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‘A Quiet Place’: How Two Indie Filmmakers Accidentally Wrote a Studio Film for Emily Blunt and John Krasinski

Screenwriters Scott Beck and Bryan Woods explain how they went from under-the-radar directors to make a big budget horror movie.

Emily Blunt A Quiet Place

“A Quiet Place”

Paramount Pictures

We were deep in conversation with Michael Bay when it hit us: How did our failures bring us here? The film we had written and executive produced had just premiered to a wildly energized opening night audience at SXSW, and Bay was already discussing what we could work on next. It was only yesterday that we were two kids sitting side-by-side in an Iowa multiplex, trying to hide genuine tears of emotion from each other as Bruce Willis sacrificed himself at the climax of “Armageddon.” Now the man behind the Bayhem was standing in front of us as a producer on our film, because three words brought us together: “A Quiet Place.”

The origins of “A Quiet Place” date back to our college years, as we became obsessed with the silent cinema of Charlie Chaplin, F.W. Murnau, Buster Keaton, and Jacques Tati. These filmmakers were masters of visual storytelling, needing not one line of dialogue to communicate character, emotion, or intent. Cinema had never felt so pure. But having been raised on a healthy dose of “Alien,” “Jaws,” and dozens of Hitchcock films, we wondered if you could fold the silent visual techniques of the early 20th century into the context of a modern-day genre film. And thus, “A Quiet Place” was born.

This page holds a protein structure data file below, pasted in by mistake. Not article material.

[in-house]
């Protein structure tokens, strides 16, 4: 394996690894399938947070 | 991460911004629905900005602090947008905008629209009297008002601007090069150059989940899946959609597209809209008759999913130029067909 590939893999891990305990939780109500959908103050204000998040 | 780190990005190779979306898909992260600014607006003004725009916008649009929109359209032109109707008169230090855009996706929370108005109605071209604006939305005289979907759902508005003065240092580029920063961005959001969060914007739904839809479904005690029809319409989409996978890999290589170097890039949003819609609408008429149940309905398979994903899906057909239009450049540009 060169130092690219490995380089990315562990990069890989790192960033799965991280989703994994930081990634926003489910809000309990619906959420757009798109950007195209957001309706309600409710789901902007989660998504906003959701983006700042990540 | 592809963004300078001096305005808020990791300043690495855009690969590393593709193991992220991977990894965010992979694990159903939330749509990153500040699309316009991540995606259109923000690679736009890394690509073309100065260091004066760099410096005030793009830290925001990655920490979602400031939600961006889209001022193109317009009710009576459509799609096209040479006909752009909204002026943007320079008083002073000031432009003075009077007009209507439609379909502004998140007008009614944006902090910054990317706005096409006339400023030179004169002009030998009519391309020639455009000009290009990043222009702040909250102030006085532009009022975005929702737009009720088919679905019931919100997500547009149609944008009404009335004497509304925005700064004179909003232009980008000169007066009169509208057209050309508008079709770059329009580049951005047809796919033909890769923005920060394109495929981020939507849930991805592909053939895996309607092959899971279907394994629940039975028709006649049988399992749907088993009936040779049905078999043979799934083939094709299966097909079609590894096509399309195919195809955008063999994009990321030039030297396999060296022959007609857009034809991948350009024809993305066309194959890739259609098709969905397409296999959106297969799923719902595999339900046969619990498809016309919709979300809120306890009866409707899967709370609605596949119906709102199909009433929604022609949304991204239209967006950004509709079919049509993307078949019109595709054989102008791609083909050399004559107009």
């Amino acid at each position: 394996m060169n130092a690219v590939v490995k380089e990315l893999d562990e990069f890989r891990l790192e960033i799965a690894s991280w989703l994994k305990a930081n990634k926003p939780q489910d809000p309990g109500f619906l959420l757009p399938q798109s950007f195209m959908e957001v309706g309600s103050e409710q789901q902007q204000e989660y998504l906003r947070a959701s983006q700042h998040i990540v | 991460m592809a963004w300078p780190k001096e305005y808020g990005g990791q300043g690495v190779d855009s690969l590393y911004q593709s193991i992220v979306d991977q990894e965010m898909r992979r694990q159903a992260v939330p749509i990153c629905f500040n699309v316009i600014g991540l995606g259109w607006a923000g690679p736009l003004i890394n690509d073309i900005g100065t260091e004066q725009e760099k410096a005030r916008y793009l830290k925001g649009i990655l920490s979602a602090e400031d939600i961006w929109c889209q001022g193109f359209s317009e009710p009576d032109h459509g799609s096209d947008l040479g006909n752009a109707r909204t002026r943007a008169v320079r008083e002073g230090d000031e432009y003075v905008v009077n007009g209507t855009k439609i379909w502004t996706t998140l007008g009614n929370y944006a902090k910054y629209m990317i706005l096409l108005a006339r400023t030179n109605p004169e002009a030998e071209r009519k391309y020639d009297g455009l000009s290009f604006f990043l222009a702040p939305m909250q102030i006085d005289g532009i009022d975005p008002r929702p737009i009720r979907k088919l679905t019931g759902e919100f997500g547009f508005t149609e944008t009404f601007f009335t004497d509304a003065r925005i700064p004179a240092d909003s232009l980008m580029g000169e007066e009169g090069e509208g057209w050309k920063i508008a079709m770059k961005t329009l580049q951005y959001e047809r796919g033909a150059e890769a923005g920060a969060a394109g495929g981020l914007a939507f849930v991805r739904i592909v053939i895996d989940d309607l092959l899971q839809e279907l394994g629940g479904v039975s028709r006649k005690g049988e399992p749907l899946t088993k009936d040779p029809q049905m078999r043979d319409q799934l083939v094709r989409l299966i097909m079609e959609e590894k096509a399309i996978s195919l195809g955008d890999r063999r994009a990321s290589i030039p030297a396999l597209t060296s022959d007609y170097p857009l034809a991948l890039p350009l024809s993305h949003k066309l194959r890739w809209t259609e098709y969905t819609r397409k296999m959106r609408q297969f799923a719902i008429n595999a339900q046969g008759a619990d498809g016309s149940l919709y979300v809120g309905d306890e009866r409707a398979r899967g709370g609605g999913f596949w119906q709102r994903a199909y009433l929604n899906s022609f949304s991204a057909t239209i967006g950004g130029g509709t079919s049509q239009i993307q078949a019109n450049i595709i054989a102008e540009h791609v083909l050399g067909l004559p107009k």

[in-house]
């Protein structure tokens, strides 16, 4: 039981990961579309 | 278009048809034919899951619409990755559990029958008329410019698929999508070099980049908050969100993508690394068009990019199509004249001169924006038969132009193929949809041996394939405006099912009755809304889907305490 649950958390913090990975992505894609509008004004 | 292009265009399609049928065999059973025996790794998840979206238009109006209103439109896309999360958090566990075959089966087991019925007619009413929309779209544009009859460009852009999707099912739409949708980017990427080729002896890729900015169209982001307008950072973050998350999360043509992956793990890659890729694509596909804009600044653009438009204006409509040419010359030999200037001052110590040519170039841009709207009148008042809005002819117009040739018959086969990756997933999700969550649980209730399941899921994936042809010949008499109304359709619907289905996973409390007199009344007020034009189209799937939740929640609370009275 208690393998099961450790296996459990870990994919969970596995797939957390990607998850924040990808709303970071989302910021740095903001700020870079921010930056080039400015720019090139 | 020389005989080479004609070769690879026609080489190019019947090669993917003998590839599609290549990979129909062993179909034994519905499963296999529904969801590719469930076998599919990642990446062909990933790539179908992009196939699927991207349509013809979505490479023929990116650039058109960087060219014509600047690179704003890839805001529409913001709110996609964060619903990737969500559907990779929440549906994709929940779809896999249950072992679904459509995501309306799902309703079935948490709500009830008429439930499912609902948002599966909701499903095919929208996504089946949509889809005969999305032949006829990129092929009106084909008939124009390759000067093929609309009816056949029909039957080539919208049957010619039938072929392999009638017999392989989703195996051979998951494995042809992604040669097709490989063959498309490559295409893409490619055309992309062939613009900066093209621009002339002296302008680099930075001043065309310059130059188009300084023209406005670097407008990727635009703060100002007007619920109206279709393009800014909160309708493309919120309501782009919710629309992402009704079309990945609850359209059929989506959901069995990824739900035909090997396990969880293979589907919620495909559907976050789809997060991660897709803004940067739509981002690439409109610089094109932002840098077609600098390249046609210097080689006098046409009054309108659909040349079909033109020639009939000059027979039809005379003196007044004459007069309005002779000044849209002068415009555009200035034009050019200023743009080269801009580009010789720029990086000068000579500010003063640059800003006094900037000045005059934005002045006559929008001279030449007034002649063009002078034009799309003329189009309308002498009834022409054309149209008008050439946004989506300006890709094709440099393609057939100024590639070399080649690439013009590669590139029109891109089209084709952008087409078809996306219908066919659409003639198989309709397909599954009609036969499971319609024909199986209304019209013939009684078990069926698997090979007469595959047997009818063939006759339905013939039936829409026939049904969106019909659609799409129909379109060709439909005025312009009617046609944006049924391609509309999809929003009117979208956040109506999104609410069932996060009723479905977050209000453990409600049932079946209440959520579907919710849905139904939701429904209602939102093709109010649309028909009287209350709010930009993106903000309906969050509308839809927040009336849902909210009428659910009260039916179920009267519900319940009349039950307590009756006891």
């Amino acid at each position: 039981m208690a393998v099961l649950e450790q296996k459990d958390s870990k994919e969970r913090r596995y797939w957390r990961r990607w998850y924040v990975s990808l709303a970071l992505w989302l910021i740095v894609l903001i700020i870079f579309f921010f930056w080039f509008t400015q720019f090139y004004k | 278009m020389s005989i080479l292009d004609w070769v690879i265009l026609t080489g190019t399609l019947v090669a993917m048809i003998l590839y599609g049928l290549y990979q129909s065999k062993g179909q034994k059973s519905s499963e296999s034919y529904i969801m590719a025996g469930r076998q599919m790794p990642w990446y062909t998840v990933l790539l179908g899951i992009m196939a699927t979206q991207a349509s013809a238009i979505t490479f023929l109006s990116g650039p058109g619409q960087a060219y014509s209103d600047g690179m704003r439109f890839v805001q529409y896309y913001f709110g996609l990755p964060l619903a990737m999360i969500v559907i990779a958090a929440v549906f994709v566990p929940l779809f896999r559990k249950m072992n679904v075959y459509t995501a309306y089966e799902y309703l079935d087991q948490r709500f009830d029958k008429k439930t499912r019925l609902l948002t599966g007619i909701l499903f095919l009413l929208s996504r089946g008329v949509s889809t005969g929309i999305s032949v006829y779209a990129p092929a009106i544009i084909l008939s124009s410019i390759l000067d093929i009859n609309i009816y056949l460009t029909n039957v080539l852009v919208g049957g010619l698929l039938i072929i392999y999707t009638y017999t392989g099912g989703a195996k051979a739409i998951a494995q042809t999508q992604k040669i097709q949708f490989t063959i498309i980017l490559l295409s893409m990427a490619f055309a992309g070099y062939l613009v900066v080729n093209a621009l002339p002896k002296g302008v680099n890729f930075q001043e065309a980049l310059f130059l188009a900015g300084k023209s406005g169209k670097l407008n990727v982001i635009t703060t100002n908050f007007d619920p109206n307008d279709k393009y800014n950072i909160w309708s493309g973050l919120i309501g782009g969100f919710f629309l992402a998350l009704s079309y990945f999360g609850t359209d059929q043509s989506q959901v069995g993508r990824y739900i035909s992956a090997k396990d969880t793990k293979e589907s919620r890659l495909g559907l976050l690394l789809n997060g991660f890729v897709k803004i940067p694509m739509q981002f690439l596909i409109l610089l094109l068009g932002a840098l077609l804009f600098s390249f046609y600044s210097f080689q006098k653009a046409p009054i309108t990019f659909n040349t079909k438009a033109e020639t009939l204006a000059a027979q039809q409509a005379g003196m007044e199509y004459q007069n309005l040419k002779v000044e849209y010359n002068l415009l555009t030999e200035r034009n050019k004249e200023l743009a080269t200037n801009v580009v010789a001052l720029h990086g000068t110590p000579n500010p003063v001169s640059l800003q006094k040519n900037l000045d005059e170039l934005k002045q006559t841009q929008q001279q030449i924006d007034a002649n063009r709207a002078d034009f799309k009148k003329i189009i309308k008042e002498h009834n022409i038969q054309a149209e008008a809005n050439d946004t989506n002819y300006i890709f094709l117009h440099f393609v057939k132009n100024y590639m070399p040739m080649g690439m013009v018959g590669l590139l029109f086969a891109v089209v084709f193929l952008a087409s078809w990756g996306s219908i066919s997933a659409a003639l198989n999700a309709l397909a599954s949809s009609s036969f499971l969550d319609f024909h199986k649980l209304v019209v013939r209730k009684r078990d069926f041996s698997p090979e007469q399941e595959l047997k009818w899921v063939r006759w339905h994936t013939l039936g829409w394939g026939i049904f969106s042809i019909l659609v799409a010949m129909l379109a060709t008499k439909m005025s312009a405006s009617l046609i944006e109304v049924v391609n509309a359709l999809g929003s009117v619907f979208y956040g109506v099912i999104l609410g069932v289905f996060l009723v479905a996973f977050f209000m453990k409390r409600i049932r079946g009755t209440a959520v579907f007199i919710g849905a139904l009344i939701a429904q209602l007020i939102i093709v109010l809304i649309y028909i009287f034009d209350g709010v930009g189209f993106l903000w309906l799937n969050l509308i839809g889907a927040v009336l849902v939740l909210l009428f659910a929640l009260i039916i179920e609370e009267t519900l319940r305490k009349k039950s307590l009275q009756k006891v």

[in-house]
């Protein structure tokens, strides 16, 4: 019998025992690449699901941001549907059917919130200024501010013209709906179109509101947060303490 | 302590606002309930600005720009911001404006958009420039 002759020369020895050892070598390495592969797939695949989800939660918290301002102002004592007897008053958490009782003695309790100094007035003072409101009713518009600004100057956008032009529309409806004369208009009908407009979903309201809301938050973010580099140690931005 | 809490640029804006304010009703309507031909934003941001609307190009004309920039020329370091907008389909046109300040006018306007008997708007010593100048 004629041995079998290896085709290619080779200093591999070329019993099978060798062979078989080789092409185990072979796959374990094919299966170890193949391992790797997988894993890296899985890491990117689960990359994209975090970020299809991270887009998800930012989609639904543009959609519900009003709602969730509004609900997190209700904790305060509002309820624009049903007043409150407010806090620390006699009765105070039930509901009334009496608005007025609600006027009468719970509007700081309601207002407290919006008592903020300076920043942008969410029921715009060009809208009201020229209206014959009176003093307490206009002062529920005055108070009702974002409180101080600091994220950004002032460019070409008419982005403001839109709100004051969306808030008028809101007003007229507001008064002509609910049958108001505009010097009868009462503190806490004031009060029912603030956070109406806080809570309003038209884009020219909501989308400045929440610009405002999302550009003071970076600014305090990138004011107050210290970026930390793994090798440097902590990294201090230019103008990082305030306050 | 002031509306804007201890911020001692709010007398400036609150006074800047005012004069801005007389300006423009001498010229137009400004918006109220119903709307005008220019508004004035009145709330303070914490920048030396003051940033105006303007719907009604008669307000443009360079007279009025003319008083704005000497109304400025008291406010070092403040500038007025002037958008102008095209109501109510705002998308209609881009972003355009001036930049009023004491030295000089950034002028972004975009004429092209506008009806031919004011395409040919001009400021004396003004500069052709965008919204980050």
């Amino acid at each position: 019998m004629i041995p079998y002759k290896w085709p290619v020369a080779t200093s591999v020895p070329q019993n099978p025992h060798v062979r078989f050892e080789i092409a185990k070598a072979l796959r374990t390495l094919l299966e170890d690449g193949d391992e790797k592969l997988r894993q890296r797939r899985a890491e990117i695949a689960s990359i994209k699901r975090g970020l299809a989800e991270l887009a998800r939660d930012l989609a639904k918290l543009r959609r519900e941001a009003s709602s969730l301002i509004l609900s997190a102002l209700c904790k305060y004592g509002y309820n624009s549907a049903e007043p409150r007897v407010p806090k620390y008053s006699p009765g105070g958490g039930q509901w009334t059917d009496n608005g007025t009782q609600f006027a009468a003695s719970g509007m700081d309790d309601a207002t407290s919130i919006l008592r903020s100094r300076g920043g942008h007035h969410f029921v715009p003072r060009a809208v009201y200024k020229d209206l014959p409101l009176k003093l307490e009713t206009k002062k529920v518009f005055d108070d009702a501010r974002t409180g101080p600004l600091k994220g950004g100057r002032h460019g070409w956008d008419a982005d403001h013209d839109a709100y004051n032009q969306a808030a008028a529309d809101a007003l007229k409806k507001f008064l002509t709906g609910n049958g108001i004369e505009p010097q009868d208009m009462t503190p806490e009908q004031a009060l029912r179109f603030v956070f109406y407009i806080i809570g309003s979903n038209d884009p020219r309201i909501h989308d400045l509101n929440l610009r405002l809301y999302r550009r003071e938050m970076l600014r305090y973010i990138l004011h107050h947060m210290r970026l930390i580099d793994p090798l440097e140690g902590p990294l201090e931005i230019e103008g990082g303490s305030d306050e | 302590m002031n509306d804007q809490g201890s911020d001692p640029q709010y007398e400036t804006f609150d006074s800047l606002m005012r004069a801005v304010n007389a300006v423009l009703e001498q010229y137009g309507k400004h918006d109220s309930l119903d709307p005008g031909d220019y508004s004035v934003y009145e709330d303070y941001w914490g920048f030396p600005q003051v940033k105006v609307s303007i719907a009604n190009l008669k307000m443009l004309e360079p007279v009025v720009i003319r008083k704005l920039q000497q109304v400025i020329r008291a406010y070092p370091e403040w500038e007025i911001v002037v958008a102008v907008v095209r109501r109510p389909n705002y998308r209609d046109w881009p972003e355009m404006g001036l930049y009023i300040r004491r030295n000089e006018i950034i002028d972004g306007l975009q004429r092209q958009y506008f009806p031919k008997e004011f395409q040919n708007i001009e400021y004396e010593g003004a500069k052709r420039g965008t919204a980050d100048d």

The conceit behind “A Quiet Place” is simple: if you make a sound, you die. In fact, the idea is so simple that it almost fell by the wayside. We had drawn up the story blueprints years ago, centering on a family (and their deaf daughter) being stalked by a dangerous predator who hunts by sound. While the idea felt cinematic, we thought it might come across as a gimmick. There were times we would pitch the logline to producers or friends, but they would stare back with a blank look, clearly indicating the idea was a dud. We wondered if perhaps they were right and we shelved our work.

But in 2014, our passion for “A Quiet Place” was reignited by an unlikely roadblock. We had wrapped our directorial debut, “Nightlight,” which was released on only a handful of screens without much of an audience. While we were proud of the finished product, the film’s muted reception had us seriously wondering if we would ever get another project produced. We began discussing low-budget ideas; something that, worst case scenario, could be shot back in Iowa for $50,000. At the same time, we looked at the careers of our heroes — at the top of which is M. Night Shyamalan. What we loved about Shyamalan’s films is that they operate on many levels, layering catchy high-concepts with beautiful character nuance. That’s when we realized: “A Quiet Place” wasn’t just a fun concept. It’s a metaphor for the breakdown of family communication.

The script began writing itself, first as a 15-page proof of concept to help us test this crazy idea. The short contained all of the basic movements featured in the final film: the setup, the characters, the creature, the family dynamics, the pregnancy, and the finale beat-for-beat. This process energized us so much, that we forged ahead writing the feature version.

Scott Beck and Bryan Woods

Lionsgate